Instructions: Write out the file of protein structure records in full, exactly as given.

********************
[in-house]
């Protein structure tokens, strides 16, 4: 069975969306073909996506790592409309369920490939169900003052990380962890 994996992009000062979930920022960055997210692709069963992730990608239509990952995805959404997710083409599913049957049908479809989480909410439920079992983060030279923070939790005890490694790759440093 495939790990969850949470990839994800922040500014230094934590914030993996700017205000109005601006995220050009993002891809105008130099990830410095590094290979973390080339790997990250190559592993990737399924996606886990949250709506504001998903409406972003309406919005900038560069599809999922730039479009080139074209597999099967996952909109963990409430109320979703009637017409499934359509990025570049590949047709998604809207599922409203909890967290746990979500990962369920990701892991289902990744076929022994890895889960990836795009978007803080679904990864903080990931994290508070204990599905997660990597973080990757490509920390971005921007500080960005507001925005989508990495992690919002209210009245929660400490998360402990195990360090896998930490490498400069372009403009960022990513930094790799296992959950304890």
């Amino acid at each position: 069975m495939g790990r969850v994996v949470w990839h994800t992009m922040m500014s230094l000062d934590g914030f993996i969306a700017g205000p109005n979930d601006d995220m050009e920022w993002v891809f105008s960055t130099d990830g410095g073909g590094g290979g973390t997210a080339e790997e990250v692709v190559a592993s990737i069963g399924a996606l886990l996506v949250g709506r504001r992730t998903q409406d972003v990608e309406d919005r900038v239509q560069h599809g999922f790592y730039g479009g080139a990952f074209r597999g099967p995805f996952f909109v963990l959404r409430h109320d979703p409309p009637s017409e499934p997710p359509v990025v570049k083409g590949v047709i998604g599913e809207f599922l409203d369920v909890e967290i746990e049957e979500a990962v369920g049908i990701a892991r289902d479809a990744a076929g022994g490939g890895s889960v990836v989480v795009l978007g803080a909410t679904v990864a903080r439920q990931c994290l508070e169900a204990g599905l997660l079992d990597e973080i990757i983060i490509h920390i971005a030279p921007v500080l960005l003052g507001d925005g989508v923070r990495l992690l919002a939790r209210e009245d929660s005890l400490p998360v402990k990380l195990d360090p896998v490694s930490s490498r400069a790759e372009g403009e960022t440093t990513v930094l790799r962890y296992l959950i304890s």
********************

[in-house]
């Protein structure tokens, strides 16, 4: 069975969306073909996506790592409309369920490939169900003052990380962890 994996992009000062979930920022960055997210692709069963992730990608239509990952995805959404997710083409599913049957049908479809989480909410439920079992983060030279923070939790005890490694790759440093 495939790990969850949470990839994800922040500014230094934590914030993996700017205000109005601006995220050009993002891809105008130099990830410095590094290979973390080339790997990250190559592993990737399924996606886990949250709506504001998903409406972003309406919005900038560069599809999922730039479009080139074209597999099967996952909109963990409430109320979703009637017409499934359509990025570049590949047709998604809207599922409203909890967290746990979500990962369920990701892991289902990744076929022994890895889960990836795009978007803080679904990864903080990931994290508070204990599905997660990597973080990757490509920390971005921007500080960005507001925005989508990495992690919002209210009245929660400490998360402990195990360090896998930490490498400069372009403009960022990513930094790799296992959950304890």
């Amino acid at each position: 069975m495939g790990r969850v994996v949470w990839h994800t992009m922040m500014s230094l000062d934590g914030f993996i969306a700017g205000p109005n979930d601006d995220m050009e920022w993002v891809f105008s960055t130099d990830g410095g073909g590094g290979g973390t997210a080339e790997e990250v692709v190559a592993s990737i069963g399924a996606l886990l996506v949250g709506r504001r992730t998903q409406d972003v990608e309406d919005r900038v239509q560069h599809g999922f790592y730039g479009g080139a990952f074209r597999g099967p995805f996952f909109v963990l959404r409430h109320d979703p409309p009637s017409e499934p997710p359509v990025v570049k083409g590949v047709i998604g599913e809207f599922l409203d369920v909890e967290i746990e049957e979500a990962v369920g049908i990701a892991r289902d479809a990744a076929g022994g490939g890895s889960v990836v989480v795009l978007g803080a909410t679904v990864a903080r439920q990931c994290l508070e169900a204990g599905l997660l079992d990597e973080i990757i983060i490509h920390i971005a030279p921007v500080l960005l003052g507001d925005g989508v923070r990495l992690l919002a939790r209210e009245d929660s005890l400490p998360v402990k990380l195990d360090p896998v490694s930490s490498r400069a790759e372009g403009e960022t440093t990513v930094l790799r962890y296992l959950i304890s």